The Place of Azerbaijan in the System of Mutual Relationship Between the Nomadic Steppe and Settled Oasis: from the Huns to the Kipchaks

(On R. A. Huseynzadeh’s publication “The Turks of the Desht-I-Kipchak and people around them: a symbiosis of the nomadic steppe and the settled oasis”. Baku, 2019)


A lot of books, theses on this topic have been written, both in the former USSR and abroad. However, most of them include contradictions, and, it must be admitted, contrapositions. The aim of this is very simple: to diminish the role of the Turkic-speaking ethnoses in forming and developing of nations and states of the Eurasian area.

The author of the above given book has spent over 60 years on researching the topic and let through his cognitive system, if one can say so, a huge amount of information and came to conclusion that it all must be published…

The given topic is an integral part of the general Turkic problem. It embraces the past of both the ethnoses of the Turkic-speaking family and relevant nations and states of Eurasia.

The author studies mutual relationship of the Turks of the Desht-I-Kipchak with the world around during a millennium – from the Huns (the IV century) to the Kipchaks (the XIII century). The descendants of the Huns and Kipchaks still live in Central Asia, Western Asia and Asia Minor, in Eastern Europe and the Caucasus, including Azerbaijan. It is not accidental that the Azerbaijani language belongs to the Oghuz-Kipchak language family.

As to the Desht-I-Kipchak directly, as the historical megaregion of Central Eurasia is named in the sources of the XI-XV centuries, this is a territory from Altai in the east to the Danube in the west and from Great Bulgaria in the north to the Crimea and Caucasus in the south. Its length is 4000 km from east to west, and its width is about 1000 km from north to south.

Covering the problem of mutual relations of the nomadic steppe and settled oasis of the Desht-I-Kipchak within the territorial and historical scale from the Huns to the Kipchaks, the author recounts both military and political stories and the problems of ethnogenesis and glottogenesis of the countries, tribes and peoples, related to the studied period. Based on historical facts ancient historians preserved in the west and the east, he focuses on that the Turks existed since the Antiquity and became famous as the subject of history since the IV century. They were, particularly, the Huns and the Sabirs, the Avars and the Bulgars, the Pechenegs and the Khazars, the Kipchaks and the Tatars. Their original ethnonyms were Hunni, Gaoche, Tele. However, these ethnodefinitions do not embrace all Turkic-speaking people.

Both the Huns’ Empire of Attila and its first successor, the great Turkic khaganate (552-745), found by the Altai tribe of Tyukue (Chin.) during the Great migration of peoples from the east to the west in the IV-VII centuries, seized nearly the whole territory of Eurasia. It is then the symbiosis of the nomadic steppe and settled oasis originated, and along with it the “Eternal Turkic el (state) from sea to sea” (the territory of Eurasia from the Yellow Sea in the east to the Mediterranean in the west is meant). The author proves that later on, there functioned various Turkic states, which left a trace in the history of many nations and states. They were Western-Turkic and Eastern-Turkic, Turgesh and the Third Uyghur, Kara-khanids’ and Kyrgyz, Avar and Khazar, Kimek-Kipchak khaganates, as well as Volga Bulgaria, the Seljuk Empire and the Azerbaijani Ildenizid Sultanate.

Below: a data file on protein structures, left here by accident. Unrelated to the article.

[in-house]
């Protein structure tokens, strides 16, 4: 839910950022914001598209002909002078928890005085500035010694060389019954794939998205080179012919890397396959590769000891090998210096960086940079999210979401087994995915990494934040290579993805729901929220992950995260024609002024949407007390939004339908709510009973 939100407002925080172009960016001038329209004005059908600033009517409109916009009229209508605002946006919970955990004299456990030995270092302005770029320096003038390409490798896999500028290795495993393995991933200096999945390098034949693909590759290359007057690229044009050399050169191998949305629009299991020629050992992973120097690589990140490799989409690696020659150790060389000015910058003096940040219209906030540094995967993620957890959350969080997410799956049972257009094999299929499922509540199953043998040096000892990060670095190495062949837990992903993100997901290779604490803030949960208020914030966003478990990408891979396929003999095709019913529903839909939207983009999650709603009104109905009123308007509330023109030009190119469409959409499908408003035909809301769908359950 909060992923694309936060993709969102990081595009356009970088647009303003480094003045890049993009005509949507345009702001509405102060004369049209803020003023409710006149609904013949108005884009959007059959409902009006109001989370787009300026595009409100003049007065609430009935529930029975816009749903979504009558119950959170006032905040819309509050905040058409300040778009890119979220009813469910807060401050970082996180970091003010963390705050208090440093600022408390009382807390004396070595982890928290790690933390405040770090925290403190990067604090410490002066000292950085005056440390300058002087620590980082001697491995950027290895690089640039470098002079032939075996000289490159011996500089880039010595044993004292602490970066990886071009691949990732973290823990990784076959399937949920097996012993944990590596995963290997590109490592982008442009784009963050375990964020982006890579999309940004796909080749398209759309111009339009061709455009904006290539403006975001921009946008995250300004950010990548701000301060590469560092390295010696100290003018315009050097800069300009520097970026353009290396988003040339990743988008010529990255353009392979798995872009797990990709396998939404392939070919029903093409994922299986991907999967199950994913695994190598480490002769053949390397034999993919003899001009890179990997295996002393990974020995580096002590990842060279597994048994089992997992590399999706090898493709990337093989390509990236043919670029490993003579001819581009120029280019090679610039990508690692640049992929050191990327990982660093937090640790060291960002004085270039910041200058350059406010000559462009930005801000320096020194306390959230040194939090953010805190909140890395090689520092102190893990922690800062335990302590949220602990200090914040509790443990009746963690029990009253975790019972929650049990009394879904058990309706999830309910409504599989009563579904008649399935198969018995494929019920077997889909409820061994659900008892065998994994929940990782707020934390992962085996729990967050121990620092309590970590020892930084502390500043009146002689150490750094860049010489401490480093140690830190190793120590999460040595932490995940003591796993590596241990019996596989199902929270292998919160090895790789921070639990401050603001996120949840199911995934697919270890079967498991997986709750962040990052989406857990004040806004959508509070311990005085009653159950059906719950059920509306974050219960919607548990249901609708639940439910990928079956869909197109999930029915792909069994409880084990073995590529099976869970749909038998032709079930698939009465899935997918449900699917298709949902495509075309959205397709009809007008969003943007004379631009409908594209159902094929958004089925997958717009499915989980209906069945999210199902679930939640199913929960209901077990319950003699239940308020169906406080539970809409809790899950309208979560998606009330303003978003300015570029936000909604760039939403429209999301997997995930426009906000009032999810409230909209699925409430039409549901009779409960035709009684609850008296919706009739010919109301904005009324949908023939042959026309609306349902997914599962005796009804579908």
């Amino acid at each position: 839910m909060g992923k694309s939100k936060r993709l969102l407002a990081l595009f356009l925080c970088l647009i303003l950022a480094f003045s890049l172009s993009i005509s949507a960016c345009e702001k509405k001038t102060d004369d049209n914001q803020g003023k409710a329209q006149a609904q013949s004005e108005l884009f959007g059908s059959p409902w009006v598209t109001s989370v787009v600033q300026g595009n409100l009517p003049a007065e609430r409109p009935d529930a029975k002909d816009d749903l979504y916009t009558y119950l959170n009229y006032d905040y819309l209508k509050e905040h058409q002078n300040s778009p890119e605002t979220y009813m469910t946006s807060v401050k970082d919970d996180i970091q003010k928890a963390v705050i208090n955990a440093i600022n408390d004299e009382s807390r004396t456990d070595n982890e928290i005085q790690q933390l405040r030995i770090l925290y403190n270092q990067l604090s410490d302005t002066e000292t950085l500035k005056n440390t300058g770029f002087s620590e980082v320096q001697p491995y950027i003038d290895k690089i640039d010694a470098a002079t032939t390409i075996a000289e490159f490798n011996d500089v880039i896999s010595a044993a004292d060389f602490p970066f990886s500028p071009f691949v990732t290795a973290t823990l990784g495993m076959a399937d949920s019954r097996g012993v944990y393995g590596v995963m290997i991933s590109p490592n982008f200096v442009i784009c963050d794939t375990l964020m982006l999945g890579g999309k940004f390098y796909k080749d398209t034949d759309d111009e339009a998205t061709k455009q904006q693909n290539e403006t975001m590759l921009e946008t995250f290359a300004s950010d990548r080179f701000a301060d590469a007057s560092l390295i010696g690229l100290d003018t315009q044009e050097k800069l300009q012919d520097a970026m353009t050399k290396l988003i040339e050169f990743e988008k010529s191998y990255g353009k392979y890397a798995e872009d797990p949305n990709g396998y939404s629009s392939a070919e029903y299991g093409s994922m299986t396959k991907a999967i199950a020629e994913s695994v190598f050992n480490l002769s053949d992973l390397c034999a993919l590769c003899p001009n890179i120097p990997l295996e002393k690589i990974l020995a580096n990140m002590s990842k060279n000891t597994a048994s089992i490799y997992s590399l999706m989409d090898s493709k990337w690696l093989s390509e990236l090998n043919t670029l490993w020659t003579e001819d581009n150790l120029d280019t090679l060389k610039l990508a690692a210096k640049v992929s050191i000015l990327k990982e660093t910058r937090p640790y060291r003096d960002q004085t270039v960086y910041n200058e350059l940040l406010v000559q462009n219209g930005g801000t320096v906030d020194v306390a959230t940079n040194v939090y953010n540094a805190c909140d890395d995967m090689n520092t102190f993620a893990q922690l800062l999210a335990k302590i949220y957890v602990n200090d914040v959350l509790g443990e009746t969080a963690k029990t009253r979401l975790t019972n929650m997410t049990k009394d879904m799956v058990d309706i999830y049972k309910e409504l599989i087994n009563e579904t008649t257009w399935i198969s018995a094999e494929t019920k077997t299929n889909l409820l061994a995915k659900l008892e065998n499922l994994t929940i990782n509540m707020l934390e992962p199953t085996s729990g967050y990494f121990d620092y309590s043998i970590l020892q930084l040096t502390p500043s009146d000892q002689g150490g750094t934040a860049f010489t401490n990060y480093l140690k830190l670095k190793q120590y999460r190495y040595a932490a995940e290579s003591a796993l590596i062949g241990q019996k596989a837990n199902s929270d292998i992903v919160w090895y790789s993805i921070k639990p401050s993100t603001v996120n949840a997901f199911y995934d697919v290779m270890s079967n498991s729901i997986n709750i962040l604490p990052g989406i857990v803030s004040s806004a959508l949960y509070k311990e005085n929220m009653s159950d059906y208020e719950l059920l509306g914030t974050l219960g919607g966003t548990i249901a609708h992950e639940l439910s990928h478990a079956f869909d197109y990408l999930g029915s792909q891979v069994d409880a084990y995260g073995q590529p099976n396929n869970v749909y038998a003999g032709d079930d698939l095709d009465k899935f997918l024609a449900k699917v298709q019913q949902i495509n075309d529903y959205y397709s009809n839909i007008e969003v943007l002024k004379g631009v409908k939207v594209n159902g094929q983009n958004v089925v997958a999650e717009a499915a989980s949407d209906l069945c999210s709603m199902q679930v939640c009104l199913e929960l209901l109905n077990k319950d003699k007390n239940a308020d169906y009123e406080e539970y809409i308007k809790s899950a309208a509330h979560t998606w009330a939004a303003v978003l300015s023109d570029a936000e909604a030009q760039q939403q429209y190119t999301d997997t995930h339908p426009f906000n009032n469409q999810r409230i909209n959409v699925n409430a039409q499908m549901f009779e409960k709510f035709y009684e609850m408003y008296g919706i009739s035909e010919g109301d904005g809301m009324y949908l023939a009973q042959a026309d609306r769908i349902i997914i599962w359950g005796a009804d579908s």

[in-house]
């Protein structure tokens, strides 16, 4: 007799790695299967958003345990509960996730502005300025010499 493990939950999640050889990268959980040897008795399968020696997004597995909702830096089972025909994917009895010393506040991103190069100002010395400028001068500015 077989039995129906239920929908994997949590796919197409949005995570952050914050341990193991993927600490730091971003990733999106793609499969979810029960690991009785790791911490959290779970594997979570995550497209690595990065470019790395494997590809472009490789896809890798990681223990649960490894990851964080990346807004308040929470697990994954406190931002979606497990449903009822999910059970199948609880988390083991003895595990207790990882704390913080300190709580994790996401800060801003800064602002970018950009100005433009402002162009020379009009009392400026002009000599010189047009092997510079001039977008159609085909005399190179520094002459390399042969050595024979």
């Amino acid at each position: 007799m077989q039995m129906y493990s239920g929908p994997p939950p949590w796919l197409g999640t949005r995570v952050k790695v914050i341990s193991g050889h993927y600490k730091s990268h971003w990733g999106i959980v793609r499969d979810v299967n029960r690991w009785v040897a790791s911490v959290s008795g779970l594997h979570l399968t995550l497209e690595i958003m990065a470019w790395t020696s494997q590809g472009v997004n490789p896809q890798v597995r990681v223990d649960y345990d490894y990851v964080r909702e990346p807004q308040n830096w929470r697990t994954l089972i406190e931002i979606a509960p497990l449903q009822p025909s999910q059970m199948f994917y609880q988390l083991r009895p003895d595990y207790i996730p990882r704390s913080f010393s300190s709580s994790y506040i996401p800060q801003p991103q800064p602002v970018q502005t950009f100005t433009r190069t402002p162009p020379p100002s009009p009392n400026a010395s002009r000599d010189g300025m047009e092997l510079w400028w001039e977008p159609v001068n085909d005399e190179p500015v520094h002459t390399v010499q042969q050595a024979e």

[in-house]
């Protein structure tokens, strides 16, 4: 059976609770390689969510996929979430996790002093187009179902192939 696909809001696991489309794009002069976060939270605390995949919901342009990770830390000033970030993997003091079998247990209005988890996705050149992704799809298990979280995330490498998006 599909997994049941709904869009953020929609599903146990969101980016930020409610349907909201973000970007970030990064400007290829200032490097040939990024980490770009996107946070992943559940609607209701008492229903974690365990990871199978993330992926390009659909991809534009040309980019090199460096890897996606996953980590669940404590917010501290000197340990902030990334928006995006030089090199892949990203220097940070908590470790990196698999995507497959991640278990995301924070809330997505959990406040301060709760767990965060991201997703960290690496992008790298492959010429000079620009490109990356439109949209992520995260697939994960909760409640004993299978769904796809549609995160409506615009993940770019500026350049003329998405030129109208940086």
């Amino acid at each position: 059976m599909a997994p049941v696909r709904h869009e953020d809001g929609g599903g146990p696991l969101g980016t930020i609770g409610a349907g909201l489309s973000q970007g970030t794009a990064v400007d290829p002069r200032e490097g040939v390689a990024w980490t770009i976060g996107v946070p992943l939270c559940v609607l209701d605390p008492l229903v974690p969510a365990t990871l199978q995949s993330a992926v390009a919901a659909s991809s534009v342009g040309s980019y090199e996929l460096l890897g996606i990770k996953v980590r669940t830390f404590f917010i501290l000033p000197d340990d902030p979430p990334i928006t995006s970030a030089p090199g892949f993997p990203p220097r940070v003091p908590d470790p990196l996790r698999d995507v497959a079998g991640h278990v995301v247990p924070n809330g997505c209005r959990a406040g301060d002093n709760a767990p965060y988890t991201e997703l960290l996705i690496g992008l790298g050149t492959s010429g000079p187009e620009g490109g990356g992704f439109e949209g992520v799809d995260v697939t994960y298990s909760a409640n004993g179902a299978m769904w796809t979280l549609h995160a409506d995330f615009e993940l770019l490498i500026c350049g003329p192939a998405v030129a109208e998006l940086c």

The book also provides the study of other important aspects of the general Turkic problem. That is the definition of “a Turk” and “Eternal Turkic El (state) from sea to sea”, the Kipchaks and the Great Steppe, which became famous as Desht-I-Kipchak since the XI century, which presents not only a landscape but also a beaten track of Islam and civilizations, including the Muslim one.

In the Caucasus, including Azerbaijan, the Desht-I-Kipchak and its “owners”, the Kipchaks, their role in the events, were well known. Along with that, like in every spot of the world, here the great conqueror of the Antiquity Alexander the Great (336-323 B.C.) was also well-known. Therefore, it is not accidental that the great poet Nizami, in his Eskandarnama, one of the five books of the Khamseh (Quinary), dedicated a special part to Alexander and the Kipchaks, titled “Eskandar goes to the Great Steppe”. By that he emphasized that the Kipchaks were a great phenomenon in the world history and at the same time he spanned the Antiquity and the Middle Ages, connecting Alexander, that’s the western world, with the Desht-I-Kipchak, that’s with the mysterious and unbounded east where the conqueror went to.

According to the author, that is of deep historical and philosophical significance for our history and science. Firstly, the poet related the events of the world history to an important epoch of Turkic-Kipchak spreading in vast Eurasia. Secondly, Nizami confirmed the idea of universal history. Thirdly, he stressed that the east knew the west and vice versa, and stated their interrelations and mutual influence. Fourthly, on that basis, our poet and thinker made us understand that the evolution of Eurasia is inseparable from the Hellenistic period, which drew, in its turn, many things from cultural treasury of the east, where Alexander the Great took his main field, dreaming to create the world’s empire, that’s, to unite the west and east under his aegis. Here is the path from poetry to history…

Getting into the core of history according to poetic life of those days, R. Huseynzadeh states that Nizami’s contemporary, the Jacobite patriarch of the east Michael the Syrian (1126-1199), dedicated a special book in his Chronicles to the Turks, paying attention to their relations with the South Caucasus. He also preserved information on the Turks of Desht-I-Kipchak, telling the stories, related to the Oghuz people, who stated about themselves twice in the world history: firstly, in the early Middle Ages, when they were mentioned in the Old Turkic Script (also known as Orkhon-Yenisey Script), Turkic monuments of the VII century, and the second time, when they took part in the creation and prosperity of the vast and powerful Seljuk Empire (1038-1157), which occupied a noticeable place in the history of the XI-XII centuries. The author also emphasized that it was then that a mass migration of the Turks from the east to the west took place.

In a certain degree, all these events are related to the Huns and the Kipchaks, which can be seen from numerous publications on the Huns’ epoch and the history of the Azerbaijani Ildenizid Sultanate, which Ziya Bunyadov’s beautiful monograph is dedicated to.